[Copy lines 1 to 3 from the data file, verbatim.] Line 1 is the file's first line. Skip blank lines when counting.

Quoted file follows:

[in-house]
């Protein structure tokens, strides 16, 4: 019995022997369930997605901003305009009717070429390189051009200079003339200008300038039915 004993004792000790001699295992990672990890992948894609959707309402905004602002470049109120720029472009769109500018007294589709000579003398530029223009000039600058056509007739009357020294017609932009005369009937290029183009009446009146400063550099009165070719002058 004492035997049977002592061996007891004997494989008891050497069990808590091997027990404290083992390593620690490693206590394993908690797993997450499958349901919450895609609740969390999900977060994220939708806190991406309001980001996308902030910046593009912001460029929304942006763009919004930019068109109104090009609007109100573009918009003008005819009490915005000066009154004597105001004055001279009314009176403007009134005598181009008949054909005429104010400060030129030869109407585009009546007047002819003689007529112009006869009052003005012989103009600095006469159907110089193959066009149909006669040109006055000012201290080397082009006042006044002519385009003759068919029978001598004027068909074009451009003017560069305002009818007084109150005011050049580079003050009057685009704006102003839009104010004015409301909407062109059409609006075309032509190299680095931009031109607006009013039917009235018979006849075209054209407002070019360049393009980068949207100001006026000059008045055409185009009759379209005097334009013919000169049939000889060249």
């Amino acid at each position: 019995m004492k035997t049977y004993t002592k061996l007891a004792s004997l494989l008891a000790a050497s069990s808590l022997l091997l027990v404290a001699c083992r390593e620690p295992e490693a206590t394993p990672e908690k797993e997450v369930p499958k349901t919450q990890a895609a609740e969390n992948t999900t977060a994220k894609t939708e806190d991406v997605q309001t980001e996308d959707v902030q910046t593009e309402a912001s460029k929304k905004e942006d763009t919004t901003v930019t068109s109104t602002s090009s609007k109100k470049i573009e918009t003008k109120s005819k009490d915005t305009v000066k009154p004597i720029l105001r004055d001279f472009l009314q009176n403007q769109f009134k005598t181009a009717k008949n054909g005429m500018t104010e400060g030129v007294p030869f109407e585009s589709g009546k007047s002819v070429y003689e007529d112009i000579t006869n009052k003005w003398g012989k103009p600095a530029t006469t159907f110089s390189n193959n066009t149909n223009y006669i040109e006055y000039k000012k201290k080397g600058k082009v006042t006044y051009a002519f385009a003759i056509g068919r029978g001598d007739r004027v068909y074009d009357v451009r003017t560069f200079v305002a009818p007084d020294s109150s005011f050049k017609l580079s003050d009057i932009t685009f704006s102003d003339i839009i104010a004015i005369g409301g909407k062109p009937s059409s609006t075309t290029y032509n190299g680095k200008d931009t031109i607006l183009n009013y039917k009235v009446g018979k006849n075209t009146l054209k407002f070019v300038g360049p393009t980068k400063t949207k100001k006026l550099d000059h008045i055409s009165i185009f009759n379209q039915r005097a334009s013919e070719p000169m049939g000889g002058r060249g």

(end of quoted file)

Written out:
[in-house]
């Protein structure tokens, strides 16, 4: 019995022997369930997605901003305009009717070429390189051009200079003339200008300038039915 004993004792000790001699295992990672990890992948894609959707309402905004602002470049109120720029472009769109500018007294589709000579003398530029223009000039600058056509007739009357020294017609932009005369009937290029183009009446009146400063550099009165070719002058 004492035997049977002592061996007891004997494989008891050497069990808590091997027990404290083992390593620690490693206590394993908690797993997450499958349901919450895609609740969390999900977060994220939708806190991406309001980001996308902030910046593009912001460029929304942006763009919004930019068109109104090009609007109100573009918009003008005819009490915005000066009154004597105001004055001279009314009176403007009134005598181009008949054909005429104010400060030129030869109407585009009546007047002819003689007529112009006869009052003005012989103009600095006469159907110089193959066009149909006669040109006055000012201290080397082009006042006044002519385009003759068919029978001598004027068909074009451009003017560069305002009818007084109150005011050049580079003050009057685009704006102003839009104010004015409301909407062109059409609006075309032509190299680095931009031109607006009013039917009235018979006849075209054209407002070019360049393009980068949207100001006026000059008045055409185009009759379209005097334009013919000169049939000889060249």
């Amino acid at each position: 019995m004492k035997t049977y004993t002592k061996l007891a004792s004997l494989l008891a000790a050497s069990s808590l022997l091997l027990v404290a001699c083992r390593e620690p295992e490693a206590t394993p990672e908690k797993e997450v369930p499958k349901t919450q990890a895609a609740e969390n992948t999900t977060a994220k894609t939708e806190d991406v997605q309001t980001e996308d959707v902030q910046t593009e309402a912001s460029k929304k905004e942006d763009t919004t901003v930019t068109s109104t602002s090009s609007k109100k470049i573009e918009t003008k109120s005819k009490d915005t305009v000066k009154p004597i720029l105001r004055d001279f472009l009314q009176n403007q769109f009134k005598t181009a009717k008949n054909g005429m500018t104010e400060g030129v007294p030869f109407e585009s589709g009546k007047s002819v070429y003689e007529d112009i000579t006869n009052k003005w003398g012989k103009p600095a530029t006469t159907f110089s390189n193959n066009t149909n223009y006669i040109e006055y000039k000012k201290k080397g600058k082009v006042t006044y051009a002519f385009a003759i056509g068919r029978g001598d007739r004027v068909y074009d009357v451009r003017t560069f200079v305002a009818p007084d020294s109150s005011f050049k017609l580079s003050d009057i932009t685009f704006s102003d003339i839009i104010a004015i005369g409301g909407k062109p009937s059409s609006t075309t290029y032509n190299g680095k200008d931009t031109i607006l183009n009013y039917k009235v009446g018979k006849n075209t009146l054209k407002f070019v300038g360049p393009t980068k400063t949207k100001k006026l550099d000059h008045i055409s009165i185009f009759n379209q039915r005097a334009s013919e070719p000169m049939g000889g002058r060249g």